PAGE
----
Susan: Yeah, that’s huge. So this whole default prediction mode was something that it took me a while to kind of revise my own prior understanding of how thinking operates. But basically, your brain is trying to conserve milliseconds of time predicting what it expects to happen next. And it will anticipate what it expects to happen in a way that is also able to override what does happen. So that explains why if you are at the scene of an accident, and different people have different accounts of what they saw, it’s because their brains are literally being shaped partly by what they expected to see. And that’s why some people can be so sure that they saw the witness holding a gun, but there was no gun. Those are all just reflections of the way that brains are not really reliable recorders of perceptions. So the way that you can override that default prediction network is basically to bring a huge amount of energy, bodily energy, to being present in the moment and being very open to your sensory perceptions and also just having enough energy to be really self aware about what you’re encountering. And so having the opportunity to explore something from a different perspective, to connect your prior knowledge to something new. Those are ways that you give yourself the best opportunity to be present in the moment and resist the pull of that default prediction network.

John: And that’s a useful skill, I think, for us all to acquire. And I think we’d have a much better political climate, if we could help everyone get free of those biases or help to escape some of those biases.

Susan: Yeah, you know, it’s really hard. I think it’s most important for us to just know about it and be aware of it. I don’t know that we can completely escape it. This is just how our brains are wired to work. But yeah, I mean, even this new development of like the deep fake news, it’s sort of based on our predictive brains, because we’re not paying close enough attention to the image to recognize the telltale signs of how it’s been faked. And so those attempts to persuade people are relying on the fact that our brains are willing to just jump over the step of being as observant as possible.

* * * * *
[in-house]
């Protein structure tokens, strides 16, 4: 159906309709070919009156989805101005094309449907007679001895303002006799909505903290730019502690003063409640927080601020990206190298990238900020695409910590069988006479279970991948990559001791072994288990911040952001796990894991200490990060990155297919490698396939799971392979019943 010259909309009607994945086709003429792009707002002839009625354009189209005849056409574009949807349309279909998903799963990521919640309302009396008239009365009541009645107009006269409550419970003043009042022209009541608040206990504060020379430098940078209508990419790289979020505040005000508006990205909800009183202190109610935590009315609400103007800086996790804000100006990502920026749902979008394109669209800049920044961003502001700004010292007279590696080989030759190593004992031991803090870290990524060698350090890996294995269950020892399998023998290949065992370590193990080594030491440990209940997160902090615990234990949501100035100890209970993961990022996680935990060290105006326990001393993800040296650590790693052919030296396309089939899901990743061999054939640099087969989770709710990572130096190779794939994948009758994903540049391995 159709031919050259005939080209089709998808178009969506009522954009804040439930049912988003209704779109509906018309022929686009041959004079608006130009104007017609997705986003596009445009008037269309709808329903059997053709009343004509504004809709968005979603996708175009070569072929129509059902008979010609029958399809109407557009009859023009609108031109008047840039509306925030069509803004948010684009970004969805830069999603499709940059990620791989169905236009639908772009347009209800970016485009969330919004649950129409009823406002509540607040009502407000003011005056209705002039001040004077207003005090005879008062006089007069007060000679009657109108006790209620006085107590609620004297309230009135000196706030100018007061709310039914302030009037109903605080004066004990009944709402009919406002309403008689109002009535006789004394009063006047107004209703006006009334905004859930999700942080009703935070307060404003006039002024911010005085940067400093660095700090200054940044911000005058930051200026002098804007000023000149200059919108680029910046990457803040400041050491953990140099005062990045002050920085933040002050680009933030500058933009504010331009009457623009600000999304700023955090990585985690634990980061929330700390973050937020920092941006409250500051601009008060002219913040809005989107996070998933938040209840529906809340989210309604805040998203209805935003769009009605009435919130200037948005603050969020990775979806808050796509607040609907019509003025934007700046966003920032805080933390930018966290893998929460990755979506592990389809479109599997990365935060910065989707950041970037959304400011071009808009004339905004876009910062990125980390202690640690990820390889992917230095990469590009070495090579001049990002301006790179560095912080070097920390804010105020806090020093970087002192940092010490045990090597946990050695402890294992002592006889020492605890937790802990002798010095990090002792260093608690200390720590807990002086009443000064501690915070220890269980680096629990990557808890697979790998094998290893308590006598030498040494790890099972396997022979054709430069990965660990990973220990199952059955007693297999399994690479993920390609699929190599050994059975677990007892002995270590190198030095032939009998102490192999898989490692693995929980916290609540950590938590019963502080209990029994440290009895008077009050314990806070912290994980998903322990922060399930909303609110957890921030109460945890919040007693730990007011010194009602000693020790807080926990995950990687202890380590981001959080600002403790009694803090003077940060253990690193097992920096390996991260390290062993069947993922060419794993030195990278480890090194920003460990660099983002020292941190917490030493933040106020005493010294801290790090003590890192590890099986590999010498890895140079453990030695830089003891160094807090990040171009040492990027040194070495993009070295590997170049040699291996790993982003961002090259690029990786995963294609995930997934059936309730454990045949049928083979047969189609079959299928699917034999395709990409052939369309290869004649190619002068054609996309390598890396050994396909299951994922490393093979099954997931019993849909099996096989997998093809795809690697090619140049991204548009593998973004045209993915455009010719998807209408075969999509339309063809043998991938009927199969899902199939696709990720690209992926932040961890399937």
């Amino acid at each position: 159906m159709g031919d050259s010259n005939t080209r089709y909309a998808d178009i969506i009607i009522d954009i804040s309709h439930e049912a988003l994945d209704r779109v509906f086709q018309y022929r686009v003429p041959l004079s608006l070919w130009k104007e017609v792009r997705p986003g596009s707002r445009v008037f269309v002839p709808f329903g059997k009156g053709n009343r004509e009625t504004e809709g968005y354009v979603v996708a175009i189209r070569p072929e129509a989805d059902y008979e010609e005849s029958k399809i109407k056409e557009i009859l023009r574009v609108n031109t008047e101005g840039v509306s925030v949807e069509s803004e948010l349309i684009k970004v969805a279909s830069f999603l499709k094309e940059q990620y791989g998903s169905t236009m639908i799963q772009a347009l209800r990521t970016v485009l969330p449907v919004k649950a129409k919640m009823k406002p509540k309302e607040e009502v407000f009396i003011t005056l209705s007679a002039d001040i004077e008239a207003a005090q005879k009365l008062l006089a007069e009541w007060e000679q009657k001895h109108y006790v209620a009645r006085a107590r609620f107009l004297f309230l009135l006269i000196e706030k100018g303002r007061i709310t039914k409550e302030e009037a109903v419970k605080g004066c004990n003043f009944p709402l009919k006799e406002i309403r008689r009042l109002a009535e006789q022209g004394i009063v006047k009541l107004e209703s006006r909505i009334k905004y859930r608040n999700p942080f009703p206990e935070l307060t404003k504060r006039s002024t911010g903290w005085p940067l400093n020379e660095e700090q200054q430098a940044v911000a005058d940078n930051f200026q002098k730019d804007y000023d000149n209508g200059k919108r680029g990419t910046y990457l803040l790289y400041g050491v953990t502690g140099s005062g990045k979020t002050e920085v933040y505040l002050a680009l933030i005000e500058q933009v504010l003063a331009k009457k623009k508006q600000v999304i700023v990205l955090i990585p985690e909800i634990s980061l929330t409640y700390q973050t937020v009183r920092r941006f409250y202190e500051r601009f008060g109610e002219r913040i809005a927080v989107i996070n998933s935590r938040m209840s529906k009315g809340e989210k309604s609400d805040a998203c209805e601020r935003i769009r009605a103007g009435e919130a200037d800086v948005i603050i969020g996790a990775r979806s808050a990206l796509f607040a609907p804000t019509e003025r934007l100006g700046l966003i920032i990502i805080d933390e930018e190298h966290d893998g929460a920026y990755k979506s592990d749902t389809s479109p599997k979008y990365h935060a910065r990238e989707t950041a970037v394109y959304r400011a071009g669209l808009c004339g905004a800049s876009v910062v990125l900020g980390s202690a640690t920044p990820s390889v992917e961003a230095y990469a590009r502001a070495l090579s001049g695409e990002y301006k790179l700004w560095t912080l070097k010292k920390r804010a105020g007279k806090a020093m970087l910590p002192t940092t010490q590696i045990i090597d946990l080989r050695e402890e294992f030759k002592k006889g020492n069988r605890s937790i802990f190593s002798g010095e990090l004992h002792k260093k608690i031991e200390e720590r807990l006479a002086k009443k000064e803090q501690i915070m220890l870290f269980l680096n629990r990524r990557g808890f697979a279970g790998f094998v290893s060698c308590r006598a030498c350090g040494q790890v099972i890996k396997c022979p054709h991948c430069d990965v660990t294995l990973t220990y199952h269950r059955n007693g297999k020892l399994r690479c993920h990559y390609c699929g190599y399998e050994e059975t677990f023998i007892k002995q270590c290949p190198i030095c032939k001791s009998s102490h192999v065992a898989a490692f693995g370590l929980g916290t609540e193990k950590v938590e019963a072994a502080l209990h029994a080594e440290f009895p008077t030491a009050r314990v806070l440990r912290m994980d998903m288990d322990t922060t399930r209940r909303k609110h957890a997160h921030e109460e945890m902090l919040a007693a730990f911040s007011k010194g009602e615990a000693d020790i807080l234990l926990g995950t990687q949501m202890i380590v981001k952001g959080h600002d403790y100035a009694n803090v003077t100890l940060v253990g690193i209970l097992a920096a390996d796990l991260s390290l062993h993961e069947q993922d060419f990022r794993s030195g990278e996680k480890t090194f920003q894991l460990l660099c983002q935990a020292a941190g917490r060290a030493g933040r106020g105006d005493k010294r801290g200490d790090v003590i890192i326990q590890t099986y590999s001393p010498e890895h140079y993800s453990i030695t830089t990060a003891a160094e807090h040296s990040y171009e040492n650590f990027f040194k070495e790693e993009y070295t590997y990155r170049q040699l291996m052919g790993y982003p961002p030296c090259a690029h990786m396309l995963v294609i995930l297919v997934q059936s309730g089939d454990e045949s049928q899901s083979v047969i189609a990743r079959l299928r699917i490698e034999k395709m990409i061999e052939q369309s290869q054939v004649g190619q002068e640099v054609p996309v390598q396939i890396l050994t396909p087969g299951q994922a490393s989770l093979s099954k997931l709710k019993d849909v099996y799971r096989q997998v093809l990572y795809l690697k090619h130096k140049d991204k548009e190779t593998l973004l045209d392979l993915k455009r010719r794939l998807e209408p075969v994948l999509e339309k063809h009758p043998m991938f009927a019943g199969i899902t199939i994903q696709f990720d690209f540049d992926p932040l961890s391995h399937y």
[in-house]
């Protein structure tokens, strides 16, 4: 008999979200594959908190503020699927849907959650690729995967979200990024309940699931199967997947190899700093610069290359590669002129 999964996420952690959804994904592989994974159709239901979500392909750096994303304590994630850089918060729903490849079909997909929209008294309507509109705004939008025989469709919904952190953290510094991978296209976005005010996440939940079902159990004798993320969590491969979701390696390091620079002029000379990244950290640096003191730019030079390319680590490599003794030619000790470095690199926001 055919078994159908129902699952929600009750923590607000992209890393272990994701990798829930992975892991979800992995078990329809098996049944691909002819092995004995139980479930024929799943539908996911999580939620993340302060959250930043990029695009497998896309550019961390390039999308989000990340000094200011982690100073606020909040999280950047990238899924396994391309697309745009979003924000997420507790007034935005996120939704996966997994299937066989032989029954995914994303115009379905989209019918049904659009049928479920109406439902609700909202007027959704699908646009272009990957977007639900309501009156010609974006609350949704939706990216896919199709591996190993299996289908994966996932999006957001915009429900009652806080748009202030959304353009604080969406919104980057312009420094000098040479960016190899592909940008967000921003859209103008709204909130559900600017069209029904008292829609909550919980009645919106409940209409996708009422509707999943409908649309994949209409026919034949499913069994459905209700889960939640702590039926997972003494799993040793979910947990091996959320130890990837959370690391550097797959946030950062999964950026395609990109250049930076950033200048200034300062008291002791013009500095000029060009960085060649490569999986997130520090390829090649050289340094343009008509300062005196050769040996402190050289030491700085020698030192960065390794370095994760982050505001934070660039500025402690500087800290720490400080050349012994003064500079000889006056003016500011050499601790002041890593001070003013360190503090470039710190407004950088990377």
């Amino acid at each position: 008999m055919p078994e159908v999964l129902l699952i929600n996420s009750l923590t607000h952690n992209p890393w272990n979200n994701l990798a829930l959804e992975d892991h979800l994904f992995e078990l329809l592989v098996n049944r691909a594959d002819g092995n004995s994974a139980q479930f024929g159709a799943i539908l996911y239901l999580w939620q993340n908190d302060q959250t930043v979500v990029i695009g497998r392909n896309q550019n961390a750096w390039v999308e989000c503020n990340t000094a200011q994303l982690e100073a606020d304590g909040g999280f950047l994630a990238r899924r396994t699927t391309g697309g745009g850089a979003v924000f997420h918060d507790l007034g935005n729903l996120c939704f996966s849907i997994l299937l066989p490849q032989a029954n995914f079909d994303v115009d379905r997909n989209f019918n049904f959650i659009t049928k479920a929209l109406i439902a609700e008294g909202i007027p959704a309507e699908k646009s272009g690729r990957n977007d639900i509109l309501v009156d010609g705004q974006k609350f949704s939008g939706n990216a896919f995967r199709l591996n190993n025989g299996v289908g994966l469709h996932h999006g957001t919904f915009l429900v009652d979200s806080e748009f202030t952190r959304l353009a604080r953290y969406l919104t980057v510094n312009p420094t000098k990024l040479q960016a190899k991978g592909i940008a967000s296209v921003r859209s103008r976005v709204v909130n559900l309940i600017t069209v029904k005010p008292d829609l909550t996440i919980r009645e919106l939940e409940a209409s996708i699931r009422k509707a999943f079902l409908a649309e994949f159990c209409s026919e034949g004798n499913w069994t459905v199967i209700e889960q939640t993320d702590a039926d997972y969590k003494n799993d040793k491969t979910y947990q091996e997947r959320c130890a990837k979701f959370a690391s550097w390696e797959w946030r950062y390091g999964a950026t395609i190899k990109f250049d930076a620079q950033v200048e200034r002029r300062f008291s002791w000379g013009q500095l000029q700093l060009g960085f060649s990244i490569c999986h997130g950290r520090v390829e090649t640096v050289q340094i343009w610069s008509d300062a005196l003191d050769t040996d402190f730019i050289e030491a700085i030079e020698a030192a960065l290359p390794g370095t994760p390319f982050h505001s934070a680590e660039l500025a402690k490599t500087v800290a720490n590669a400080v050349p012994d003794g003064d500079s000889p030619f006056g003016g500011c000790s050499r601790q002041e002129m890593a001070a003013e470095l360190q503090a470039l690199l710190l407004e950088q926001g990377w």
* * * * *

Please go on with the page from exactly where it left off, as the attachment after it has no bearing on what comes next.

Rebecca: In the first chapter of your book, you focus a lot on physical space and how space impacts learning. And you open by noting that a student in a college class is expected to spend about 112.5 hours sitting down and you use the phrase “sitting is the new smoking.” Can you explain to our listeners why we should reconsider this?

Susan: Yeah, sure. And I can’t recall exactly how I came up with the 112.5 hours, I suspect I might have gone to the accrediting body’s site in which, you know, they list seat time… isn’t that a terrible phrase?

Rebecca: A very terrible phrase. [LAUGHTER]

John: We should note that while we’re recording this, you are standing to get around this.

Susan: I am, and Rebecca…

Rebecca: Me too. Me too.

Susan: And Rebecca too. That’s right, Yeah, you can find articles about this pretty much every day in the popular press. I’ve stopped saving them, because there’s no point in having it in 500 different places. But the bottom line is, especially in the past 40 years, 50 years, we’ve engineered movement out of our lives in a way that’s been really detrimental to health, even if you get a really intense workout at the gym once during the day, that’s not enough to override the whole day of sitting. And so I don’t like the word exercise as much as movement, because exercise implies that like, “Okay, we’re going to set aside this special time to do this special activity.” And really, what would be better for our overall health is just to get a lot more movement worked into just our ordinary activities. So that’s because human beings evolved over all of these years up until the last 40 or 50, to spend a lot of time walking, moving, being outside, having the normal hours of daylight, kind of regulate our sleep patterns, eating a wide variety of foods that are natural. And so we’ve changed all of that in the not too distant past. And in order to recapture some of that conditions for human health, you have to be a little bit of a weirdo these days, you have to resist the car, you have to say “Actually, I’m going to purposely make myself take the stairs, or I’m going to use my body to transport myself from one place to another,” and it’s countercultural. But if we do work in more ways to move around as ordinary part of our day, our whole health, and therefore our brain health will be more resilient. And they’re just learning about the ways that that impacts our overall aging and resistance to disease, as well.

Rebecca: As a residential campus that’s got a lot of green space and walking space. I know one thing that both faculty and students really missed during the pandemic was walking from building to building, maybe not during snowstorms. But on a nice day, we had a lot of walking in our daily lives and had to find a way to do that when we were working remotely. But now I think a lot of us have been working remotely and found ways to do that, like maybe taking a break from the screen by taking a quick walk or folding some laundry or doing some other things that get your body moving as a part of the work day that I think we’ll all need to be thinking about as we head back in the fall. And just think about how to keep movement or reintroduce movement, [LAUGHTER]